• 1, 2 We are persuaded that when the various provisions of the Election Code are read in pari materia and within the purview of the purposes of the Code, the legislature intended that the signers of nominating petitions for an office to be voted upon in an election in which registration is a prerequisite to voting must be registered. In our view a "qualified voter", as the term is used in Section 10-3, refers to a person who has met all the statutory qualifications to vote, including registration when registration is required in the election for the particular office for which the nomination is made. It does not seem reasonable to conclude that the independent nominating process should be less protected than the election process since both have the effect of placing the person's name on the ballot, and it may well be possible that the nomination and a conceivable splitting of votes could control the election.

• 3 The State may impose reasonable limitations on the eligibility to participate in the electoral process, including a requirement of registration, without offending constitutional strictures against depriving a citizen of his right to participate fully in free and equal elections under Article 3, Section 3 of the Illinois Constitution. (See People ex rel. Grinnell v. Hoffman (1886), 116 Ill. 587, 611.) We think it has done so by requiring the signers in this instance to be registered voters. See Davis v. Board of Elections of City of New York (1958, N.Y.), 153 N.E.2d 879; Markowitz v. Board (1965, Mich.), 133 N.W.2d 209; State ex rel. Hawke v. Myers (1936, Ohio), 4 N.E.2d 397.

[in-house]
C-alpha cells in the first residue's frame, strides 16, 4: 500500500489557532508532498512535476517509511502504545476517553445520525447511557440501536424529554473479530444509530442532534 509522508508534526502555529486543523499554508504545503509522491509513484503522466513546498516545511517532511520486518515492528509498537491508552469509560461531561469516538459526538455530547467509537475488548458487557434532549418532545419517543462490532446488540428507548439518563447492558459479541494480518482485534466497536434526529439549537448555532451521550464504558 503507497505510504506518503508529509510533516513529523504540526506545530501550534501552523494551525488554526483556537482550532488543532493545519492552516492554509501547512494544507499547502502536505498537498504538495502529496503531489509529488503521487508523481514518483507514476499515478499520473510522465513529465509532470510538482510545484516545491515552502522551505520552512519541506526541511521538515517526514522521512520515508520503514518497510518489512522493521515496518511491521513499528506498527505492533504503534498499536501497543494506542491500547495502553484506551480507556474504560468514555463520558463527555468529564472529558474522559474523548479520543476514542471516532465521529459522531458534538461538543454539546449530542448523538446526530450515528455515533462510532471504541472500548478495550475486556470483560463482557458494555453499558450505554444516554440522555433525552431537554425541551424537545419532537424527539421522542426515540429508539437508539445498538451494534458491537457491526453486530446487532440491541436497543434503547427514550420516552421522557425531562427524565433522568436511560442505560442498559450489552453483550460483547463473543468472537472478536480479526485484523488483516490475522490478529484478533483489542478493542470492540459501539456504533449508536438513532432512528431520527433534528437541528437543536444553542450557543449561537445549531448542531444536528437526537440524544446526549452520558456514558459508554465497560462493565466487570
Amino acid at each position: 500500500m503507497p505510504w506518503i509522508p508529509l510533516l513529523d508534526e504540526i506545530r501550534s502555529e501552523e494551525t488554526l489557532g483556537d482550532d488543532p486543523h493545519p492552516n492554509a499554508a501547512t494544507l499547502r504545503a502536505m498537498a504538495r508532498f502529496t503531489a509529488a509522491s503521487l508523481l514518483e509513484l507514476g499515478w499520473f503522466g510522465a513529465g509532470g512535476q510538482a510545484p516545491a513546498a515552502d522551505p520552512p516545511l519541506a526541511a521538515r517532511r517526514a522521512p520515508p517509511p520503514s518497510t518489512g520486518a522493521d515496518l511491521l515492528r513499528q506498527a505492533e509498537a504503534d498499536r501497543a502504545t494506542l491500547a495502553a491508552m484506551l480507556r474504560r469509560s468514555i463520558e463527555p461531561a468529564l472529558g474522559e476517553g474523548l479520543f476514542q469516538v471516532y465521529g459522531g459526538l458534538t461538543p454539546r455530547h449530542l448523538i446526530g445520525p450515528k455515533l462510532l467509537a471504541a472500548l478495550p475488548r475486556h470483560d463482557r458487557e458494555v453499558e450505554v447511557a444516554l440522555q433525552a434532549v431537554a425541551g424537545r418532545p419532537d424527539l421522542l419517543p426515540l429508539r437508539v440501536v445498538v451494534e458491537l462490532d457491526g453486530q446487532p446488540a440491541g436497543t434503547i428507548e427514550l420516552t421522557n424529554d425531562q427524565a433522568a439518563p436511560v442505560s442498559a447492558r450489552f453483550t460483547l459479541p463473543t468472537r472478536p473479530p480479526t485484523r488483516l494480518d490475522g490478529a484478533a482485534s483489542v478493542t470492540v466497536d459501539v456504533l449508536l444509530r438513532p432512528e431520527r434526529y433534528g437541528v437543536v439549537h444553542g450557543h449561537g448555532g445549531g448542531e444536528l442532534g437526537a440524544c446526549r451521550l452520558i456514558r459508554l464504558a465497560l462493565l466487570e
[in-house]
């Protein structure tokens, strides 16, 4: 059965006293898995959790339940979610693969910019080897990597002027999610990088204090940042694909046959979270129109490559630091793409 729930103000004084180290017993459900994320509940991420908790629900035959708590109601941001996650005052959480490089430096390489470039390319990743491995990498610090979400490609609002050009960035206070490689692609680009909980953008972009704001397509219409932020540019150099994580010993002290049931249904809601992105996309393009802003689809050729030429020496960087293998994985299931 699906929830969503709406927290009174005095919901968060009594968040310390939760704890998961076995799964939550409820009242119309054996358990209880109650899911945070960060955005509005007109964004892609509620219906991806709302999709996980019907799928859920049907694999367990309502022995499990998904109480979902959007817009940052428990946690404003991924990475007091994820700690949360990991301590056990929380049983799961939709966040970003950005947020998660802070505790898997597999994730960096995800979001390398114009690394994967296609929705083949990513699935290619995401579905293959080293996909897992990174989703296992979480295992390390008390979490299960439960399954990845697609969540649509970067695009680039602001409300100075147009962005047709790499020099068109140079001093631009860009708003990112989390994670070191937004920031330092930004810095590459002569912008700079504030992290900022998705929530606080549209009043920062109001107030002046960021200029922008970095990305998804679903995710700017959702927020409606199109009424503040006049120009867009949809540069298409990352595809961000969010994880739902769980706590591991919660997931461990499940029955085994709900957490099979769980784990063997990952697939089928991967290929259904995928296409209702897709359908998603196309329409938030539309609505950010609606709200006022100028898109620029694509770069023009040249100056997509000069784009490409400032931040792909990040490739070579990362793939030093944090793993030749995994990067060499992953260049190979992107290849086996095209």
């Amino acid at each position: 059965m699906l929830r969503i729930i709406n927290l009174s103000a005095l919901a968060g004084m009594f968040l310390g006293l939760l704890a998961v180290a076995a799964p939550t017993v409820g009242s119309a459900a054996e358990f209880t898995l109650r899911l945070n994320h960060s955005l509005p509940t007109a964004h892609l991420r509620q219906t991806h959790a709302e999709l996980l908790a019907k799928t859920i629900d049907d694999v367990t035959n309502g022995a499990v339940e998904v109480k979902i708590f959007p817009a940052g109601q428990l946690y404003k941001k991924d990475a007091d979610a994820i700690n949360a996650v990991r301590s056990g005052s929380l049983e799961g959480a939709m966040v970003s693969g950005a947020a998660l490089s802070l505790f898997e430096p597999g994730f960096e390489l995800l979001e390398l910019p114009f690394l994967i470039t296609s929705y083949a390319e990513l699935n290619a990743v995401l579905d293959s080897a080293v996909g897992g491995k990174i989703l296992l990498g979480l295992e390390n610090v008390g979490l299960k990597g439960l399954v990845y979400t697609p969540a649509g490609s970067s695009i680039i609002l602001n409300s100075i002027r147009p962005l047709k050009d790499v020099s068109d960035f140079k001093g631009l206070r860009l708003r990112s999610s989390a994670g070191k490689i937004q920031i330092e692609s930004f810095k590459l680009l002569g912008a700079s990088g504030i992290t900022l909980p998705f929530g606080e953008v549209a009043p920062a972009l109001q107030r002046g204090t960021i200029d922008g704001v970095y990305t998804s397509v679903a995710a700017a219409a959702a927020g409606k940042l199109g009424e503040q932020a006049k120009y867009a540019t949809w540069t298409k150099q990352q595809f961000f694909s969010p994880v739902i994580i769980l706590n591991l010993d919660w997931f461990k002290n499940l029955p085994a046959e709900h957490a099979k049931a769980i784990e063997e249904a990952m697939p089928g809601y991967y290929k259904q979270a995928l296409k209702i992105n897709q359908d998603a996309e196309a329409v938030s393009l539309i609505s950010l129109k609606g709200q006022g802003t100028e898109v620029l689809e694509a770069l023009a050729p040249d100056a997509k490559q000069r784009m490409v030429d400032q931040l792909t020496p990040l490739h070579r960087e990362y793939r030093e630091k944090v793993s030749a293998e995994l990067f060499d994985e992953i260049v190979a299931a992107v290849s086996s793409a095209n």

We are confirmed in this view when we consider that without the registration requirement it would be most difficult to insure the integrity of the election process. The procedure set forth in Article 10 for objecting to nominating papers would have little substance without the requirement. Section 10-8 provides that certificates of nomination and nominating papers shall be deemed valid unless a written objector's petition is filed within 5 days of the last day for filing nominating papers. The petition must fully state the nature of the objections, the interest of the objector, and the relief requested. Within 24 hours of its filing the petition and supporting papers must be mailed to the chairman of the electoral board; he must call a meeting, to be held not more than 5 days after receipt of the papers. In this short time span there is no practical way in a congressional election to determine the qualifications of the signers and the veracity of their signatures unless registration records are available. We cannot conclude that the legislature intended to jeopardize the integrity of the process in this way.